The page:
Hi Helen thanks for the message. We have been told because people with Downs Dyndrome are living much longer ..their genetic makeup suggests they are at a much greater risk of dementia than the general population. I actually read that there was a suggestion of 87% will possibly develop a dementia.Usually the figure is put as 50%.We are going to start seeing a much larger number being diagnosed and need to be prepared for it.The other concern thrown up is at what age are they tested for it? Actually it needs to be started around the age of 30! My daughter wasnt actually diagnosed until she was 38 but we where pretty sure of it at 32!How many are overlooked? or their carers are told they are just stroppy because they are 'growing up'.It is very worrying and something must be put in place nationally to give us the help and support we need.
would love to hear from someone who has had positive care from the authorities on this subject.Am talking about a person being cared for at home and not in 'care'.
I wonder at the same time how many carers of D.S know about the possibility of dementia at all...We didnt!!!

Jill.
 

elainegee

Registered User
Oct 19, 2010
2
cardiff
Dementia and Learning disabilities Down's syndrome

Dear all
In November last year I shared the heartbreaking news about my daughter Amanda and her diagnosis of early onset Dementia. Since this time Amanda has declined rapidly -losing her speech, understanding and independence. She has also totally lost her mobility. Following several assessments,serious consideration and discussion, Amanda, has recently moved to a local Nursing Home which was established to care for older people with Alzheimers/Dementia. The staff are very caring and supportive at the home, but I do feel the 55 place residential home is not the best arrangement for a person in their forties.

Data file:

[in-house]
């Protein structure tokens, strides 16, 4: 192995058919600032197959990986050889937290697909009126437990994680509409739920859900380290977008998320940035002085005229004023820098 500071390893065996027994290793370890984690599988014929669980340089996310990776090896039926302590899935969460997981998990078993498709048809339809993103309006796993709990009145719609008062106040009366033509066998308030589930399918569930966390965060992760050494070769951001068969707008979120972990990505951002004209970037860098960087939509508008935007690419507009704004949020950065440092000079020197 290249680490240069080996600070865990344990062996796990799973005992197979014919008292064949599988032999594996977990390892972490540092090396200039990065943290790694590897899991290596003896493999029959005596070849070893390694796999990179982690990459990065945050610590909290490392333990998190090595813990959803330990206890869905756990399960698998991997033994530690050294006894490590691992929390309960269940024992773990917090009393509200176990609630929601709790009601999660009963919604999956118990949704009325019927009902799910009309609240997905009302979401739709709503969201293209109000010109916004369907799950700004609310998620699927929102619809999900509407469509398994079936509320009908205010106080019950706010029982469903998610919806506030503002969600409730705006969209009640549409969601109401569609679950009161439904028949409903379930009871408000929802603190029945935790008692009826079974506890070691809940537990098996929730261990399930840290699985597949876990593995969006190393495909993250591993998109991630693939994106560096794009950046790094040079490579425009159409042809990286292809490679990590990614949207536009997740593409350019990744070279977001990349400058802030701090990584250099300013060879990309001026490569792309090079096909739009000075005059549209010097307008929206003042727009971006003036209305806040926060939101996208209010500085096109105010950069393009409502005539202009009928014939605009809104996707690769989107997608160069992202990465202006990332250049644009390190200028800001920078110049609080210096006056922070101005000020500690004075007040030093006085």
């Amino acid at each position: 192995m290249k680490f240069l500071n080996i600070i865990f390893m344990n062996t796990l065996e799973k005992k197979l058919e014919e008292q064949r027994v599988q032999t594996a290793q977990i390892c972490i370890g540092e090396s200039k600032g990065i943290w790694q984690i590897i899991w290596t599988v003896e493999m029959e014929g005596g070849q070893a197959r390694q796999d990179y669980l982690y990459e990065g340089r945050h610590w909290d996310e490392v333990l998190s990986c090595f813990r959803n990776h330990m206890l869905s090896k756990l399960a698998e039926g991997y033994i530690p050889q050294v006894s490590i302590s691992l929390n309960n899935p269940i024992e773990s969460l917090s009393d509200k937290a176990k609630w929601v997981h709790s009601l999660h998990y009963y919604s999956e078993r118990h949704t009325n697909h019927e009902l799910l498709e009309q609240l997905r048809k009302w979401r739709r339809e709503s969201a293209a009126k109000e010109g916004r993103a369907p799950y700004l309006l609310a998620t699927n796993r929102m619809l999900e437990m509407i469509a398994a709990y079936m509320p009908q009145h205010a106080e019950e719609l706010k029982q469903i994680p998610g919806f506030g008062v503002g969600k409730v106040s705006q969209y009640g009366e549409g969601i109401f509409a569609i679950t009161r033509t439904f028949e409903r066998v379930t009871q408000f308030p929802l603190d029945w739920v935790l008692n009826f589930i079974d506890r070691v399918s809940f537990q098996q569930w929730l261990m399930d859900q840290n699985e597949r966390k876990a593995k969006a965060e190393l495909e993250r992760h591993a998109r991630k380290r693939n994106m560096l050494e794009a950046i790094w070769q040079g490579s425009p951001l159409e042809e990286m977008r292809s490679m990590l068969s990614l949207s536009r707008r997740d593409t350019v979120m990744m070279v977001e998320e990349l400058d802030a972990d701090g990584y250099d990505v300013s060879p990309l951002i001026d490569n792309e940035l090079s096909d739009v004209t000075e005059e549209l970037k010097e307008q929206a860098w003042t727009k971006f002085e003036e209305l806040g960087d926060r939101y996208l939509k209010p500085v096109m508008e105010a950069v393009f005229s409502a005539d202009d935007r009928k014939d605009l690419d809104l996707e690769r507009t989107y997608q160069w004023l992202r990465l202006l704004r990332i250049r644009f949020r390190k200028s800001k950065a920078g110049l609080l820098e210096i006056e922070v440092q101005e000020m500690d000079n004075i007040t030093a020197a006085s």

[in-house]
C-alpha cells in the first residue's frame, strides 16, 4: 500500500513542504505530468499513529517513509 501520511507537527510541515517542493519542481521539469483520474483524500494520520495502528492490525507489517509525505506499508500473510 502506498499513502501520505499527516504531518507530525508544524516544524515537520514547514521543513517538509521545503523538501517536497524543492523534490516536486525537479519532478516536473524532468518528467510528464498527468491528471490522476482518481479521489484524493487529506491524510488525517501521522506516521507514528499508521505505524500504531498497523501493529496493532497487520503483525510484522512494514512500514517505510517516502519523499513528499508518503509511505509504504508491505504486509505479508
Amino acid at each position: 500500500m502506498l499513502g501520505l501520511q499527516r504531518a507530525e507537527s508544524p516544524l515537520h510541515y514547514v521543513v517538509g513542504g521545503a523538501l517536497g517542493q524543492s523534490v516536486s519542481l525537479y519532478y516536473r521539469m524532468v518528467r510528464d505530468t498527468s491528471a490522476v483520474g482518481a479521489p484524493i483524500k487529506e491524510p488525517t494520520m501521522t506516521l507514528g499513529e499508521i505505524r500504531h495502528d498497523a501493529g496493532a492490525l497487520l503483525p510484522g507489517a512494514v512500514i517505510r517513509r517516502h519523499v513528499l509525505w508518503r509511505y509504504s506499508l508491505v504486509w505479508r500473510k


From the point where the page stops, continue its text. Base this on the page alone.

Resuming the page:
Is anyone familiar with, or aware of any suitable accommodation appropriate to meet the needs of younger people with Dementia and learning disabilities. Please let me know.
Grateful thanks,
Elaine (Gee)
 

Katrine

Registered User
Jan 20, 2011
2,839
England
Resources from DSA and BILD

Dear Elaine, I am so sorry that this sudden change has affected Amanda and that you are all faced with extra challenges. I can't answer your question about suitable facilities, but just as an update on the issue of D.S. and dementia services and support getting more joined up, there are some published resources that you and others might like to explore. PLEASE NOTE I am not in any way associated with the DSA or BILD nor have I read or used any of these resources and am not advocating their purchase - it's just information for anyone who might wish to pursue it.

The DSA publishes Down's syndrome and Dementia - Workbook for Staff by Karen Dodd, Diana Kerr and Scott Fern. Price £18.95.
This workbook is primarily for support staff working with people with Down's syndrome who have dementia. It is designed for use with a specific named person, to enable staff to offer them the most effective care possible as the person's condition progresses and their needs change.
The Down's Syndrome Association also publishes Down's Syndrome and Alzheimer's Disease by Tony Holland as a free online booklet. In that I read:
For further information on the behaviour of someone with Down’s syndrome and dementia, and for detailed information on how to support and care for that person, we recommend the Down’s Syndrome and Dementia Resource Pack published by the British Institute of Learning Disabilities and written by Karen Dodd, Vicky Turk and Michelle Christmas.Price £20.00.
ISBN number 1-90408-237-8; call BILD on 01562 723010 for more details.
The DSA also sells a DVD Down's syndrome and Dementia: Fighting for Andrew Price £15.00.
Powerfully illustrates both a sister's dedication to her brother and a gold standard of care for someone with Down's syndrome and dementia.
Hope some of this is of help to you or to others. Katrine x